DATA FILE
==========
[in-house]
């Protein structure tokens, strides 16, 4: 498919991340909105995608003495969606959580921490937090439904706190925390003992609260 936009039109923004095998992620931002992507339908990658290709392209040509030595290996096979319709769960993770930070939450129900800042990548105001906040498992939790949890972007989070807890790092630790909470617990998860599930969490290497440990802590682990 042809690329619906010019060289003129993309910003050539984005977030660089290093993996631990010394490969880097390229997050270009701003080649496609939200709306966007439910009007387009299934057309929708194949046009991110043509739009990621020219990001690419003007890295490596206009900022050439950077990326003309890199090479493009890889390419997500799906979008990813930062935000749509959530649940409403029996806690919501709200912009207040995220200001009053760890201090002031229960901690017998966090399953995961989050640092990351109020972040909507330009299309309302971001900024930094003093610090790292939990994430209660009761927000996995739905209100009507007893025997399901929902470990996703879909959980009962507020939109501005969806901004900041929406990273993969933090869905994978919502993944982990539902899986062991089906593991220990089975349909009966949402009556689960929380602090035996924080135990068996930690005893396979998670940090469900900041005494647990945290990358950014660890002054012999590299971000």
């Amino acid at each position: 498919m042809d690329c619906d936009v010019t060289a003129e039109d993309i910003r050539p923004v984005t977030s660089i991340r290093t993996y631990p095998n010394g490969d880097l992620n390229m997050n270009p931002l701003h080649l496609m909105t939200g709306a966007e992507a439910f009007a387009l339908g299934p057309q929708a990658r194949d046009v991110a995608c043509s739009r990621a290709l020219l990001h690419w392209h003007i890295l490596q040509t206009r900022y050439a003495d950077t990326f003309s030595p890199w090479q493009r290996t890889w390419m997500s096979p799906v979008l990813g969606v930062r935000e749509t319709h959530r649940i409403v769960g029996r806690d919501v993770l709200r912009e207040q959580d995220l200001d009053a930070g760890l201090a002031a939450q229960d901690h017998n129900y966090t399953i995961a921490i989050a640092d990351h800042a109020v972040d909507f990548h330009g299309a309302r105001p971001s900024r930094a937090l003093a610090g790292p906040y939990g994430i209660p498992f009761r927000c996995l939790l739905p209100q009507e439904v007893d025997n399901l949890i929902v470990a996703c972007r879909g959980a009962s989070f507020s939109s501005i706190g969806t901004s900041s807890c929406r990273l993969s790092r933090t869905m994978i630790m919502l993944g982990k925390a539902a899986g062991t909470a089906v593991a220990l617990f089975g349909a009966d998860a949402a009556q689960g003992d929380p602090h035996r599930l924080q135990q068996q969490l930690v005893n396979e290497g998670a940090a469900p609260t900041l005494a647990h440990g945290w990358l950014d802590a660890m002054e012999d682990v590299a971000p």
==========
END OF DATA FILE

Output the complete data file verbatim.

[in-house]
């Protein structure tokens, strides 16, 4: 498919991340909105995608003495969606959580921490937090439904706190925390003992609260 936009039109923004095998992620931002992507339908990658290709392209040509030595290996096979319709769960993770930070939450129900800042990548105001906040498992939790949890972007989070807890790092630790909470617990998860599930969490290497440990802590682990 042809690329619906010019060289003129993309910003050539984005977030660089290093993996631990010394490969880097390229997050270009701003080649496609939200709306966007439910009007387009299934057309929708194949046009991110043509739009990621020219990001690419003007890295490596206009900022050439950077990326003309890199090479493009890889390419997500799906979008990813930062935000749509959530649940409403029996806690919501709200912009207040995220200001009053760890201090002031229960901690017998966090399953995961989050640092990351109020972040909507330009299309309302971001900024930094003093610090790292939990994430209660009761927000996995739905209100009507007893025997399901929902470990996703879909959980009962507020939109501005969806901004900041929406990273993969933090869905994978919502993944982990539902899986062991089906593991220990089975349909009966949402009556689960929380602090035996924080135990068996930690005893396979998670940090469900900041005494647990945290990358950014660890002054012999590299971000």
């Amino acid at each position: 498919m042809d690329c619906d936009v010019t060289a003129e039109d993309i910003r050539p923004v984005t977030s660089i991340r290093t993996y631990p095998n010394g490969d880097l992620n390229m997050n270009p931002l701003h080649l496609m909105t939200g709306a966007e992507a439910f009007a387009l339908g299934p057309q929708a990658r194949d046009v991110a995608c043509s739009r990621a290709l020219l990001h690419w392209h003007i890295l490596q040509t206009r900022y050439a003495d950077t990326f003309s030595p890199w090479q493009r290996t890889w390419m997500s096979p799906v979008l990813g969606v930062r935000e749509t319709h959530r649940i409403v769960g029996r806690d919501v993770l709200r912009e207040q959580d995220l200001d009053a930070g760890l201090a002031a939450q229960d901690h017998n129900y966090t399953i995961a921490i989050a640092d990351h800042a109020v972040d909507f990548h330009g299309a309302r105001p971001s900024r930094a937090l003093a610090g790292p906040y939990g994430i209660p498992f009761r927000c996995l939790l739905p209100q009507e439904v007893d025997n399901l949890i929902v470990a996703c972007r879909g959980a009962s989070f507020s939109s501005i706190g969806t901004s900041s807890c929406r990273l993969s790092r933090t869905m994978i630790m919502l993944g982990k925390a539902a899986g062991t909470a089906v593991a220990l617990f089975g349909a009966d998860a949402a009556q689960g003992d929380p602090h035996r599930l924080q135990q068996q969490l930690v005893n396979e290497g998670a940090a469900p609260t900041l005494a647990h440990g945290w990358l950014d802590a660890m002054e012999d682990v590299a971000p």